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Will COVID-19 accelerate the move to electric vehicles?

Published: 3 August 2020 - Rachael Morling

The COVID-19 pandemic has forced shoppers online, driving huge demand for home delivery. Moreover, growth has the potential to resume beyond the pandemic: in addition to consumer goods, the genie is out the bottle for home grocery delivery, which many consumers, having experienced it for the first time, will want to continue. Light commercial vehicles (LCVs) are the backbone of this growing demand for delivery infrastructure.

There are negatives: the lockdowns, alongside the financial implications of tackling COVID-19, have had a negative impact on commercial vehicle sales. The European Automobile Manufacturers Association recently reported that, overall, the new LCV market in Europe contracted by 36.4% in the first five months of 2020. As price sensitivity increases, the higher upfront price of electric vehicles puts them at a greater disadvantage.

At IDTechEx, we argue that the pandemic will have caused a profound shift towards home delivery and will provide a long-term boost to eCommerce post lockdown, supporting a rebound in sales. Restrictions on movement and the resulting decrease in road traffic have seen air pollution levels fall dramatically in cities around the world. This has provided demonstrable evidence to policymakers of the benefit for urban environments when internal combustion engine vehicles do not run and puts wind in the sales of electric vehicle OEMs. 

In May 2020, Volvo CEO Håkan Samuelsson also suggested that he believes the pandemic will accelerate the move to electric vehicles and that government support to promote the industry should prioritize this sector rather than subsidizing old technologies. 

Indeed, electrification roadmaps are unlikely to change: OEMs are under pressure to keep to vehicle emissions targets, and have already invested in electric powertrain development as discussed in the comprehensive IDTechEx report "Electric Light Commercial Vehicles 2020-2030". A key driver is falling battery prices, which brings a stronger TCO advantage for light commercial vehicles (versus cars) which typically run more continuously throughout the day and therefore benefit from greater fuel savings. Cars tend to sit on driveways or workplace car parks the majority of the day.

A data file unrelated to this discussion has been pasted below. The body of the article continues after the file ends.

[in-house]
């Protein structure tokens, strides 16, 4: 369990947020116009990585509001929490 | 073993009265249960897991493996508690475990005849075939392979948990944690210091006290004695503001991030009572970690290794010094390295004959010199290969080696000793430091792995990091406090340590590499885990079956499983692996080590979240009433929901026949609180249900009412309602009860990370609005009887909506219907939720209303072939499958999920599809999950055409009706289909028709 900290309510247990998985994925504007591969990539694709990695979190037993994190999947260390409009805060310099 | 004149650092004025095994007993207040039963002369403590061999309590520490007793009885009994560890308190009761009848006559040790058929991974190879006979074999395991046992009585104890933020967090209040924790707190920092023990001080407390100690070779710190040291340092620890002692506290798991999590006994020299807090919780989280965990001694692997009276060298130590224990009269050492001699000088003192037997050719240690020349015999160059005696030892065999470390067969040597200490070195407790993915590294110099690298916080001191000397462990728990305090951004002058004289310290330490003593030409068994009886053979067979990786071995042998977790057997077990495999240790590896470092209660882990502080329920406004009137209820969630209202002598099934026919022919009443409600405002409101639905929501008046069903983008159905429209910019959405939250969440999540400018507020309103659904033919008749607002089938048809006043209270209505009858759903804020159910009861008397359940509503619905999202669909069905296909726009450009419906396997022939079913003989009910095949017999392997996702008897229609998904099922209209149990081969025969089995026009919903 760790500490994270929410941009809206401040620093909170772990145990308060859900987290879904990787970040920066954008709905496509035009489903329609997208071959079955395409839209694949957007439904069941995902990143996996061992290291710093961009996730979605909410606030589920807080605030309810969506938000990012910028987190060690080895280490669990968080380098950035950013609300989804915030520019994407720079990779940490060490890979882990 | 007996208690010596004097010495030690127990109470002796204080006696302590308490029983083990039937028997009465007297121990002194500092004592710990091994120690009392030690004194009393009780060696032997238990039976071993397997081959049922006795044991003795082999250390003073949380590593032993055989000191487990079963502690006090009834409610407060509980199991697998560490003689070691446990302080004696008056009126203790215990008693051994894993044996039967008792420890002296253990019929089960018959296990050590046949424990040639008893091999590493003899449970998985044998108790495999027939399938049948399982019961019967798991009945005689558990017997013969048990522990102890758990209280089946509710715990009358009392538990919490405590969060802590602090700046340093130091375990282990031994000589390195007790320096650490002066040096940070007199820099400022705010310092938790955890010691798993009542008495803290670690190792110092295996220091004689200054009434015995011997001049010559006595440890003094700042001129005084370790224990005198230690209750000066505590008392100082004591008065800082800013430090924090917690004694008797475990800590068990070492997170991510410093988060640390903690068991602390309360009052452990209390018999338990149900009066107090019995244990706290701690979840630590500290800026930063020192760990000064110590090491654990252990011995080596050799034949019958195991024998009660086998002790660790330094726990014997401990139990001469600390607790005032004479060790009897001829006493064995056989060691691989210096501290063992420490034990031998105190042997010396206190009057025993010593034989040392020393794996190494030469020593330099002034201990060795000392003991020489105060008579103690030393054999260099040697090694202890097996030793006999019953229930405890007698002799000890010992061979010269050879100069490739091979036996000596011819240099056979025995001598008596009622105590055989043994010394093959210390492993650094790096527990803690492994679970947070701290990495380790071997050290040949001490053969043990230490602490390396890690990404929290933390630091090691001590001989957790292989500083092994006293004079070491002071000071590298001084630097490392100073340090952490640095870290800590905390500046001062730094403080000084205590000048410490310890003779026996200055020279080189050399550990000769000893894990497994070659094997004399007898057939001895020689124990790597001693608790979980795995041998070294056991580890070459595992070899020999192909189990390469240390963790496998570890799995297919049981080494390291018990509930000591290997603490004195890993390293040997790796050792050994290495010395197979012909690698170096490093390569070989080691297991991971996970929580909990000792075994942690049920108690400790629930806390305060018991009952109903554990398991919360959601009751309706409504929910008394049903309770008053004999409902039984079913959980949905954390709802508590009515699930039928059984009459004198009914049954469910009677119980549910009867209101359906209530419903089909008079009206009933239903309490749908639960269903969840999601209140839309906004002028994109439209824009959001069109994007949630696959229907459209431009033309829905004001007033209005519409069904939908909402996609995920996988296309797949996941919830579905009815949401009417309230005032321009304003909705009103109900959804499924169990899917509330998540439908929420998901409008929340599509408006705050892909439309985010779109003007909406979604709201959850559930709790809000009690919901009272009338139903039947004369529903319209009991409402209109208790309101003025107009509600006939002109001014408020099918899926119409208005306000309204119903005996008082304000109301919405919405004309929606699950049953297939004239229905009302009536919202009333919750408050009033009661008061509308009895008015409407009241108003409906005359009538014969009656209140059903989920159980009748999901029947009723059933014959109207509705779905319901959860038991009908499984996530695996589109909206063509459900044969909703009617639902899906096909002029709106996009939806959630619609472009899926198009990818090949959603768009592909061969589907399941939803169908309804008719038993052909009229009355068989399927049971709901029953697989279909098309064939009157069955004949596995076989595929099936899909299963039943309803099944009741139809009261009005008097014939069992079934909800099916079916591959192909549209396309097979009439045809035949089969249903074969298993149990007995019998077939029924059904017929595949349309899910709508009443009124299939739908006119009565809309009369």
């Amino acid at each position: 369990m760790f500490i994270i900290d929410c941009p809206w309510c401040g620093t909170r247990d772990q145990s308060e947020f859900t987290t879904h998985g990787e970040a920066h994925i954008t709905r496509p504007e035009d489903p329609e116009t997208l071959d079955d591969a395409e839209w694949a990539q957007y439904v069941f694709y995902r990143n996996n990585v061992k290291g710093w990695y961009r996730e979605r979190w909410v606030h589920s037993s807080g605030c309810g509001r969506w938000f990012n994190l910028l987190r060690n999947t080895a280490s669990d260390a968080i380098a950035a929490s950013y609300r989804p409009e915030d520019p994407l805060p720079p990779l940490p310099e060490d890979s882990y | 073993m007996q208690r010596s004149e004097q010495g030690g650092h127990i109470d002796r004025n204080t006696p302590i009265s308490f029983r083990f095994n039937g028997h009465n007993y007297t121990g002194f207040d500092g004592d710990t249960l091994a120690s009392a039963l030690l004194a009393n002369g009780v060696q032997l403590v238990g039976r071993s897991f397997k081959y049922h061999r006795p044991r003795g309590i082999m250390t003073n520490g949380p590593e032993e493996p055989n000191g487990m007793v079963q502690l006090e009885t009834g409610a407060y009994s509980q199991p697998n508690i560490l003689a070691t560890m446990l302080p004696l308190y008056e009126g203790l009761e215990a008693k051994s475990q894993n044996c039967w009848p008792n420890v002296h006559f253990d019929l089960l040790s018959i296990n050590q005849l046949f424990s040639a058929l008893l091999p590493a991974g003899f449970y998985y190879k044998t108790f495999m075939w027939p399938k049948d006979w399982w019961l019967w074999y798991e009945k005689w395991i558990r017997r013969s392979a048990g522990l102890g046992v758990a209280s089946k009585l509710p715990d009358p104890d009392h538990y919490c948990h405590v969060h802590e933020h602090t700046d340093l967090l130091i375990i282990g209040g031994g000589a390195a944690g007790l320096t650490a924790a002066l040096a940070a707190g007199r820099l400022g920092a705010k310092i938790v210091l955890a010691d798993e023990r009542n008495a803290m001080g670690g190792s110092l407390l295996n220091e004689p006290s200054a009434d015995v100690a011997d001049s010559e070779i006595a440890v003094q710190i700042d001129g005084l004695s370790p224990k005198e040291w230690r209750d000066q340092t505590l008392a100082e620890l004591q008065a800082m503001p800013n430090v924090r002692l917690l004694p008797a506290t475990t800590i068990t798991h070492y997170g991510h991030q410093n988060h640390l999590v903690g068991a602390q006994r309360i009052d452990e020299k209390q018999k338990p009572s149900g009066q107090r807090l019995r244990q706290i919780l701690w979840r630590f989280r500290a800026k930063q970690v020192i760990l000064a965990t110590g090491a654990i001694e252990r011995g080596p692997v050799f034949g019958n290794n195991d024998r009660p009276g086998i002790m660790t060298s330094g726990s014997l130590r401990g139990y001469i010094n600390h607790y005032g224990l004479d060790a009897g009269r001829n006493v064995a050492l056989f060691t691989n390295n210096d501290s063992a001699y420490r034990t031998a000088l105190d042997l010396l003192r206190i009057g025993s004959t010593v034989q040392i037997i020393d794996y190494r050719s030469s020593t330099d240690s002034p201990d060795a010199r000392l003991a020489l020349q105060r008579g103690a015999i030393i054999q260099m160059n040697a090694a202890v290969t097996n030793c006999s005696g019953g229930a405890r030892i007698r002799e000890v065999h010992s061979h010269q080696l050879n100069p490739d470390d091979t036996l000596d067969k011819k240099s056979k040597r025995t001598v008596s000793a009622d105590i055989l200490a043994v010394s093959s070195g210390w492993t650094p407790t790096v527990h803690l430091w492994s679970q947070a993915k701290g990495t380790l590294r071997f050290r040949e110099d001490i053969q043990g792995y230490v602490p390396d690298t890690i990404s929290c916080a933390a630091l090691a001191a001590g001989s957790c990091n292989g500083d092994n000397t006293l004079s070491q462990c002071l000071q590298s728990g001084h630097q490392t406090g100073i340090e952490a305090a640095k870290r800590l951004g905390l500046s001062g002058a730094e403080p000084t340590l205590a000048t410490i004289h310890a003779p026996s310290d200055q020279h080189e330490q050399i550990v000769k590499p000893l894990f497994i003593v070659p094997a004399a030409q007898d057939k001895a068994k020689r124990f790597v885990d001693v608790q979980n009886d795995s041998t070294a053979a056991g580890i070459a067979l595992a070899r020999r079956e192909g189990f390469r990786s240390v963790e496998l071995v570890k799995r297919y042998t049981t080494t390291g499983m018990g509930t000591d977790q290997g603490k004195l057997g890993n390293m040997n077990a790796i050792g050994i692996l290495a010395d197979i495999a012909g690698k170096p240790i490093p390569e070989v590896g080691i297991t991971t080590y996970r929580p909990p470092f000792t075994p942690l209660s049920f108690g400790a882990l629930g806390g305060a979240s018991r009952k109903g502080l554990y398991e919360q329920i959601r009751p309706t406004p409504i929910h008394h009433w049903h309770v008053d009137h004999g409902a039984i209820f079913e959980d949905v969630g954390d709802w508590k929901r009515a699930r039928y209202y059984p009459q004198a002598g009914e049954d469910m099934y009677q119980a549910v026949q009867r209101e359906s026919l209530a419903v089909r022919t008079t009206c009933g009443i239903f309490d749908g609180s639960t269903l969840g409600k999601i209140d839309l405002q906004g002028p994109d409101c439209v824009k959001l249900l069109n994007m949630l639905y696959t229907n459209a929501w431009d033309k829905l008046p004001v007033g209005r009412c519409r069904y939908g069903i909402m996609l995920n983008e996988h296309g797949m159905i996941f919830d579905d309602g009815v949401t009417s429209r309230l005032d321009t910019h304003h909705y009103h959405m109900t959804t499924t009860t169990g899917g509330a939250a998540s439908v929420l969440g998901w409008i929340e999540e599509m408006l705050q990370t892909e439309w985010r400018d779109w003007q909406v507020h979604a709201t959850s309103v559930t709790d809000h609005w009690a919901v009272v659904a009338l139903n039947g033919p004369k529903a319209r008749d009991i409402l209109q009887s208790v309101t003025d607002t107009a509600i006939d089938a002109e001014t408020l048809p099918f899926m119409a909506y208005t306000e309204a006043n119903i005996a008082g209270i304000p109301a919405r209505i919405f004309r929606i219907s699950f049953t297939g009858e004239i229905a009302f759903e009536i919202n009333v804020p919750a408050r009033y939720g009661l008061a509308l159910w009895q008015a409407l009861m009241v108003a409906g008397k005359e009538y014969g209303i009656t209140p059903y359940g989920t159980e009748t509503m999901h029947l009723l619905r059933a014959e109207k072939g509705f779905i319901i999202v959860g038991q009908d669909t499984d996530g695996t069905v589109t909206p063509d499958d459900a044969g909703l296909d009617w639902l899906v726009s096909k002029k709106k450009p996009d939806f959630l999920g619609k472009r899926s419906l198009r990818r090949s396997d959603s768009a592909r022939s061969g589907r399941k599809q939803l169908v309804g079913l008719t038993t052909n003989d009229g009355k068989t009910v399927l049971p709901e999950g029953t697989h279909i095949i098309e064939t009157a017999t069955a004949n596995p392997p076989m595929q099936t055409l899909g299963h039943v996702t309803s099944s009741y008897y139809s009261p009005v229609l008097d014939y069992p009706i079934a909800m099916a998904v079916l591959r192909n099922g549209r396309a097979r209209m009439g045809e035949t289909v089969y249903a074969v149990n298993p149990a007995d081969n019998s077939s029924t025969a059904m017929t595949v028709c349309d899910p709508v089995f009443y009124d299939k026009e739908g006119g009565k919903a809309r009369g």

One common problem is range anxiety. However, evidence suggests that the daily range requirements can already be met with current eLCV technologies, and for fleets operating around a central hub, charging strategies can be devised that optimize the vehicle battery size. Whilst range anxiety may be a concern for car owners, this should not be the case for commercial fleet operators. Their concern should instead be choosing the vehicle that reliably meets their daily duty cycle requirements, whilst not carrying unnecessary battery weight that impacts on the vehicle's kWh/km efficiency and operational cost. 

With a slew of new electric van models set to hit the market in Europe in 2020, including the Mercedes eSprinter, Citroen e-Dispatch, Toyota Proace, and Vauxhall Vivaro-e, fleet operators will now have a wider pool of zero on-road emission LCVs to choose from, helping add to the building momentum.

The IDTechEx market forecast report, "Electric Light Commercial Vehicles 2020-2030", provides a 10-year outlook for the developing eLCV market in China, Europe, the US, and the rest of the world. With background detail on players, technologies, and TCO considerations this report is designed to give companies across the value chain the information they need to make informed strategic business decisions.

 

 



 
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